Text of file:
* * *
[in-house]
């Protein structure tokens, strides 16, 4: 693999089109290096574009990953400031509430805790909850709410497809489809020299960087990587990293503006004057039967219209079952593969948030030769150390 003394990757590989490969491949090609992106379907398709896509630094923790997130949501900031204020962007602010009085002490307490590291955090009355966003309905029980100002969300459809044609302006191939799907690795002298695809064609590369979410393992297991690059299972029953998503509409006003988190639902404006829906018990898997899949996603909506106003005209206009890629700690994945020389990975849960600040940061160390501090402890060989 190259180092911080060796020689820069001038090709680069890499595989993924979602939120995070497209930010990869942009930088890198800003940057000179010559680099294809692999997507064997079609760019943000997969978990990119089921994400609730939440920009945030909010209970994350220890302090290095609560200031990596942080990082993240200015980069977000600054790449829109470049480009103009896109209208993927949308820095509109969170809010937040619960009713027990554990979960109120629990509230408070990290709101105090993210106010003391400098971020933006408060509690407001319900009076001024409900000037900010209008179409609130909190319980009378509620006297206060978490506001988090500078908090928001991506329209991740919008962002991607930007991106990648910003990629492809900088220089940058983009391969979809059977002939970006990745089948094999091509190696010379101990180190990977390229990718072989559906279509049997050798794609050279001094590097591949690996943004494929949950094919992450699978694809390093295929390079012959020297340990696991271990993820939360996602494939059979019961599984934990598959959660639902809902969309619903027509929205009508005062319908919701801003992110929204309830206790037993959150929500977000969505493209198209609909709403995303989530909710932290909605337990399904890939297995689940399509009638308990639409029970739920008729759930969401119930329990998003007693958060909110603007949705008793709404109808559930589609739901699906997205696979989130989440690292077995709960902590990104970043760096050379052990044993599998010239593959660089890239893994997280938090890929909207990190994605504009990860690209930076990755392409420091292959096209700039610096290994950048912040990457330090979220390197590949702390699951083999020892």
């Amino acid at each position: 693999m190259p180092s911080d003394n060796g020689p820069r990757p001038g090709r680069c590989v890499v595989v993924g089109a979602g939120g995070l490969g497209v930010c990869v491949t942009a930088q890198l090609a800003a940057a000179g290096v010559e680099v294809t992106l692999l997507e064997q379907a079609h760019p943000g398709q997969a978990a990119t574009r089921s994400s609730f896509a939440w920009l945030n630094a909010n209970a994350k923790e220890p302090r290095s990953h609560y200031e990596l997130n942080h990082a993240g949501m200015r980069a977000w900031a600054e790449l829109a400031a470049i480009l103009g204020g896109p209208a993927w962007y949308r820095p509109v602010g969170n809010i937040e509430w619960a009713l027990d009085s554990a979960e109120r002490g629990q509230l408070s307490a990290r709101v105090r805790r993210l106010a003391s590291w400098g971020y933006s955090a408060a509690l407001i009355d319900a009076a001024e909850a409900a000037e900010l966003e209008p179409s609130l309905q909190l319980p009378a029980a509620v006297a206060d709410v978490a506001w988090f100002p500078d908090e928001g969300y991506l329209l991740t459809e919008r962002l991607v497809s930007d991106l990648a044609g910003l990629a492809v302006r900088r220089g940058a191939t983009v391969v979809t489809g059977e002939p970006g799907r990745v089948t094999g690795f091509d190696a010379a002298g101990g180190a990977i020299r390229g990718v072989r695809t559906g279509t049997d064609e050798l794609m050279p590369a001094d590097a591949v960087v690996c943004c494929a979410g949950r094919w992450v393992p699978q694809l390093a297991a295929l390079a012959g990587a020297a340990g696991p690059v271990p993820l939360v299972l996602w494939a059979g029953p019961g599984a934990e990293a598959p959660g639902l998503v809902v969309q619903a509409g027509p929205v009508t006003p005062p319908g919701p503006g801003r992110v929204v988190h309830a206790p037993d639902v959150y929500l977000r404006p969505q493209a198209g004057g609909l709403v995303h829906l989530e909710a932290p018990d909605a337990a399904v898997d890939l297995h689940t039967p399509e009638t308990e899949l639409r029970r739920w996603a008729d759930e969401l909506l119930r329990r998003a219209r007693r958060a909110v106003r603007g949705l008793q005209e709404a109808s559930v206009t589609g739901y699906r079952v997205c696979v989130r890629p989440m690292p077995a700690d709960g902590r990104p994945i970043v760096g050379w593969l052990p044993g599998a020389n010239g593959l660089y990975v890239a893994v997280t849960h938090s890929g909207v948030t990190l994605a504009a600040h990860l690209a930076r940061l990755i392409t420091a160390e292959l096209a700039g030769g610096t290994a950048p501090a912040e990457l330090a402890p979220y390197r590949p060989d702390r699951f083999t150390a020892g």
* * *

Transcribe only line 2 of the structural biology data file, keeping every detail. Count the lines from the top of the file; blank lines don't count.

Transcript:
């Protein structure tokens, strides 16, 4: 693999089109290096574009990953400031509430805790909850709410497809489809020299960087990587990293503006004057039967219209079952593969948030030769150390 003394990757590989490969491949090609992106379907398709896509630094923790997130949501900031204020962007602010009085002490307490590291955090009355966003309905029980100002969300459809044609302006191939799907690795002298695809064609590369979410393992297991690059299972029953998503509409006003988190639902404006829906018990898997899949996603909506106003005209206009890629700690994945020389990975849960600040940061160390501090402890060989 190259180092911080060796020689820069001038090709680069890499595989993924979602939120995070497209930010990869942009930088890198800003940057000179010559680099294809692999997507064997079609760019943000997969978990990119089921994400609730939440920009945030909010209970994350220890302090290095609560200031990596942080990082993240200015980069977000600054790449829109470049480009103009896109209208993927949308820095509109969170809010937040619960009713027990554990979960109120629990509230408070990290709101105090993210106010003391400098971020933006408060509690407001319900009076001024409900000037900010209008179409609130909190319980009378509620006297206060978490506001988090500078908090928001991506329209991740919008962002991607930007991106990648910003990629492809900088220089940058983009391969979809059977002939970006990745089948094999091509190696010379101990180190990977390229990718072989559906279509049997050798794609050279001094590097591949690996943004494929949950094919992450699978694809390093295929390079012959020297340990696991271990993820939360996602494939059979019961599984934990598959959660639902809902969309619903027509929205009508005062319908919701801003992110929204309830206790037993959150929500977000969505493209198209609909709403995303989530909710932290909605337990399904890939297995689940399509009638308990639409029970739920008729759930969401119930329990998003007693958060909110603007949705008793709404109808559930589609739901699906997205696979989130989440690292077995709960902590990104970043760096050379052990044993599998010239593959660089890239893994997280938090890929909207990190994605504009990860690209930076990755392409420091292959096209700039610096290994950048912040990457330090979220390197590949702390699951083999020892």